Anthropocentrism promotes human exceptionalism, claiming that humans
have the most advanced intelligence on Earth. This has justified a pursuit of
human dominance over nature, yet this belief has also led us to the precipice
of multiple extinctions, including our own. Against this background, I portray
Earth’s complex and intersecting intelligences to examine the complexities of
this Earthly collective mind. Grounded in neuroscience, Gaia theory, and
feminist technoscience research, I imagine physically improbable entanglements
of an invisible, mysterious, conscious, and endangered ecosystem.
My drawings are thought experiments – systems drawings through which I investigate Earth’s collective mind. Paintings on canvas or wood panels extend beyond a determined edge in some way to allude to the unbounded reality of nature. Unstretched canvases emphasize the fringed edges or incorporate roots, tentacles, or other elements that grow beyond an easy boundary; stretched canvases feature embedded 3D staircases that extend into the picture plane, and in the paintings on panels a sculpted piece of river or octopus extends beyond the edge. This work continues an interest in my earlier work that explored tensions between bounded and unbounded space, albeit with a more psychological focus. Most of this work was sculpture, with some painting and drawing.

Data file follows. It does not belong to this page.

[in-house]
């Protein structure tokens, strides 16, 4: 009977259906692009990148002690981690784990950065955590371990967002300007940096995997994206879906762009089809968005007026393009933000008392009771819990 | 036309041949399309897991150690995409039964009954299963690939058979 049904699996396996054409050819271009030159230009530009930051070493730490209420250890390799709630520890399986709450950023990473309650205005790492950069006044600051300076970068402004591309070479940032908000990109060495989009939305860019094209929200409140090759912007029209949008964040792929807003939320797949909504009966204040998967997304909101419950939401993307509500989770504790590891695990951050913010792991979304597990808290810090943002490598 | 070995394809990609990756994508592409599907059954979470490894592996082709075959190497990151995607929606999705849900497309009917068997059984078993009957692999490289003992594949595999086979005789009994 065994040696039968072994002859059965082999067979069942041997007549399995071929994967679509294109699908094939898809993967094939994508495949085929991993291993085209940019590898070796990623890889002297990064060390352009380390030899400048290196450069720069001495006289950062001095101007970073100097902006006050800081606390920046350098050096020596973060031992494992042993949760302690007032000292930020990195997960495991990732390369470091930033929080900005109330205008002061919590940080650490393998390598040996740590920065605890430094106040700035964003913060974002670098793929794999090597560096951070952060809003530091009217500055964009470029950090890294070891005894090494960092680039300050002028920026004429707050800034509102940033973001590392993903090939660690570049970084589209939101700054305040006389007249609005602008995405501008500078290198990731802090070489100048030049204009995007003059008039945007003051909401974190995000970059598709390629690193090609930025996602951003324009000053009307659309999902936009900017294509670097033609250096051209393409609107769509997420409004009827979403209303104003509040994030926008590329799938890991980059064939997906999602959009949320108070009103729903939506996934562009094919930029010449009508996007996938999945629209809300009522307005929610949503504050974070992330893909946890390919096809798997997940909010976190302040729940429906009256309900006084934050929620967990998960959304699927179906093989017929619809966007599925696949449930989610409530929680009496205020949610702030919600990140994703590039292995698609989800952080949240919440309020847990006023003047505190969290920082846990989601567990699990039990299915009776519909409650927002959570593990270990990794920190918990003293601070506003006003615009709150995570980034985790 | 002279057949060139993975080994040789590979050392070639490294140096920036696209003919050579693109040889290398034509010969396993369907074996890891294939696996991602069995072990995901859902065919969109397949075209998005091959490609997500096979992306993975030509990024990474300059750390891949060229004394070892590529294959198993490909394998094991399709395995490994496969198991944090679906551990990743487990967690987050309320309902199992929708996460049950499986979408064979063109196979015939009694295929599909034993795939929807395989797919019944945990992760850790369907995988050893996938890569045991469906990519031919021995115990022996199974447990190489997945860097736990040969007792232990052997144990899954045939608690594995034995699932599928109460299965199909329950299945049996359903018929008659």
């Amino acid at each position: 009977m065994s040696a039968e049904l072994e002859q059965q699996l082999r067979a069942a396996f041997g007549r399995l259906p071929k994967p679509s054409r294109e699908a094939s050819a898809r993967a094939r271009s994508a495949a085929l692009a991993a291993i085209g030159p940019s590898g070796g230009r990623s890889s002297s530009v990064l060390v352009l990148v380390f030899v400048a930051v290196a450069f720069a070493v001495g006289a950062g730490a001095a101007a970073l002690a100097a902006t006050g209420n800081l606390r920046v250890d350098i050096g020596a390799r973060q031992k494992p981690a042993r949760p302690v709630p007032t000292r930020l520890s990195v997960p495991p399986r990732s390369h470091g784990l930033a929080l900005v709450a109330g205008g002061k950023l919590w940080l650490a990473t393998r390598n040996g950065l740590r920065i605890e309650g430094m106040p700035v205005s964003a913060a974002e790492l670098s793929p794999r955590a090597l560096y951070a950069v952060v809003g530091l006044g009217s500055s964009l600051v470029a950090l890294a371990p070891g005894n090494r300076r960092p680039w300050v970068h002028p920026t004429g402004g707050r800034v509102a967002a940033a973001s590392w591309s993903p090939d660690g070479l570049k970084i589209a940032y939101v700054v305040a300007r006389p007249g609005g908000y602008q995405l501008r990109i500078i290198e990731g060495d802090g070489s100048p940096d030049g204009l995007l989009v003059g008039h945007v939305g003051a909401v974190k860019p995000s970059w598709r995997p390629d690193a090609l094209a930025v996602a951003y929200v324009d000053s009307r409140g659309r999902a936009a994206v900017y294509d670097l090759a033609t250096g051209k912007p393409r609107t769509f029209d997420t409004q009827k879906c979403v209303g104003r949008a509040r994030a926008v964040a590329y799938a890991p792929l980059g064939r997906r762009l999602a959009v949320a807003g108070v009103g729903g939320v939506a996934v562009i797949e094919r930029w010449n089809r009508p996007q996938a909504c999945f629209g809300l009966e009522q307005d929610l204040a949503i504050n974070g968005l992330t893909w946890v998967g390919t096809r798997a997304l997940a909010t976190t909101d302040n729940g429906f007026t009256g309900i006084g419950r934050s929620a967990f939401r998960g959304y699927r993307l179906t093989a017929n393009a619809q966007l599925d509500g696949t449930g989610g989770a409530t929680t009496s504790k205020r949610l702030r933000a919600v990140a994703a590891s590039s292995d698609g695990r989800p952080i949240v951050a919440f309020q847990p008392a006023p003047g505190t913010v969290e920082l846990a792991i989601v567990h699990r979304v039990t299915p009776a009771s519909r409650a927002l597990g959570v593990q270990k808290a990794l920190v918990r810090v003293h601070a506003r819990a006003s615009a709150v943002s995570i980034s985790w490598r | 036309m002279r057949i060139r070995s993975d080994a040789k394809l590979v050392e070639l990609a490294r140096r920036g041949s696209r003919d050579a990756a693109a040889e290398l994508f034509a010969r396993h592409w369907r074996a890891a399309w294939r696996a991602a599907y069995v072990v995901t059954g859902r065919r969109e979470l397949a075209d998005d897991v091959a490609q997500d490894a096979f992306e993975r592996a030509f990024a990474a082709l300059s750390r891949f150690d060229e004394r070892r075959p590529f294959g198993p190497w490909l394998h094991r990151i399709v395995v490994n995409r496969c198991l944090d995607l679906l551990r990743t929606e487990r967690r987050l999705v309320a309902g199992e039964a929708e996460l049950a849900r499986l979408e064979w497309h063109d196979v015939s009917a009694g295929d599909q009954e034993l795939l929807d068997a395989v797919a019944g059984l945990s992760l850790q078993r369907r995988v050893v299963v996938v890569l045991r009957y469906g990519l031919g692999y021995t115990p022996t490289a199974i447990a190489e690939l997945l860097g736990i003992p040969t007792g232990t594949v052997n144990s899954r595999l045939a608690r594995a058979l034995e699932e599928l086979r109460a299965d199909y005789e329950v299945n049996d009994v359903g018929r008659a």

Using representation, abstraction, and surrealist approaches, I zoom in on critical sites of intelligence or consciousness of species (each an aspect of the Earth’s): for the octopus, arms and suckers; for trees, root systems; for fungi, mycorrhizal networks; and for humans, it’s largely neurons. I imagine improbable positionings of species and manipulate scales that veer from visible reality and use color to highlight or contrast elements. Each drawing is a rumination on our place in a cosmology that is both scientific and mystical.